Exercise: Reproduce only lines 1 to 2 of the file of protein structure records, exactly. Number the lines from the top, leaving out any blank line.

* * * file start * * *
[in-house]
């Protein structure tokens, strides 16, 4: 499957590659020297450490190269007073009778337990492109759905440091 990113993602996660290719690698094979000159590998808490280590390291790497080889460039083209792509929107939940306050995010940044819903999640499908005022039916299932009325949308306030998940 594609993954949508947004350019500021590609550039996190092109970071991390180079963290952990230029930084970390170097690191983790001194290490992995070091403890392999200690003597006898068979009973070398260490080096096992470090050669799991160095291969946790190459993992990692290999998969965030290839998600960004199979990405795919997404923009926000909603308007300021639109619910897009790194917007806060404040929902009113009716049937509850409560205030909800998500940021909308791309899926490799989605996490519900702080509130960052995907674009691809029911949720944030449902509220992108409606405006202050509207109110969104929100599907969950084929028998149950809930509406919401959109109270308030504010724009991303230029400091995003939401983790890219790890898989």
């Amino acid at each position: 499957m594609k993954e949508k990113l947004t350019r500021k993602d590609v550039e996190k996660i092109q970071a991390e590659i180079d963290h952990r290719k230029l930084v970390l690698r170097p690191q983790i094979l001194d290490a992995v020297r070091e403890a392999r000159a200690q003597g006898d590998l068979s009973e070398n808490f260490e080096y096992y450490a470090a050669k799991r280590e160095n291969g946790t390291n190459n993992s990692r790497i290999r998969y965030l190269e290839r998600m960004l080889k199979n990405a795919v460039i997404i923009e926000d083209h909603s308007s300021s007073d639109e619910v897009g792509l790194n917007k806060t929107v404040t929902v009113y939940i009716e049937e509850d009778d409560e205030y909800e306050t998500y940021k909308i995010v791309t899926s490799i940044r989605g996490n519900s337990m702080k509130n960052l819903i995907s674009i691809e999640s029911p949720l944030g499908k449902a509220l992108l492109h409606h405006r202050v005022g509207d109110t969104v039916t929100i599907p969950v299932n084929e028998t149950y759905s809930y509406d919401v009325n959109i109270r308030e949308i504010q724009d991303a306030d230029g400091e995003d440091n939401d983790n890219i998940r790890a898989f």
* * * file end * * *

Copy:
[in-house]
């Protein structure tokens, strides 16, 4: 499957590659020297450490190269007073009778337990492109759905440091 990113993602996660290719690698094979000159590998808490280590390291790497080889460039083209792509929107939940306050995010940044819903999640499908005022039916299932009325949308306030998940 594609993954949508947004350019500021590609550039996190092109970071991390180079963290952990230029930084970390170097690191983790001194290490992995070091403890392999200690003597006898068979009973070398260490080096096992470090050669799991160095291969946790190459993992990692290999998969965030290839998600960004199979990405795919997404923009926000909603308007300021639109619910897009790194917007806060404040929902009113009716049937509850409560205030909800998500940021909308791309899926490799989605996490519900702080509130960052995907674009691809029911949720944030449902509220992108409606405006202050509207109110969104929100599907969950084929028998149950809930509406919401959109109270308030504010724009991303230029400091995003939401983790890219790890898989």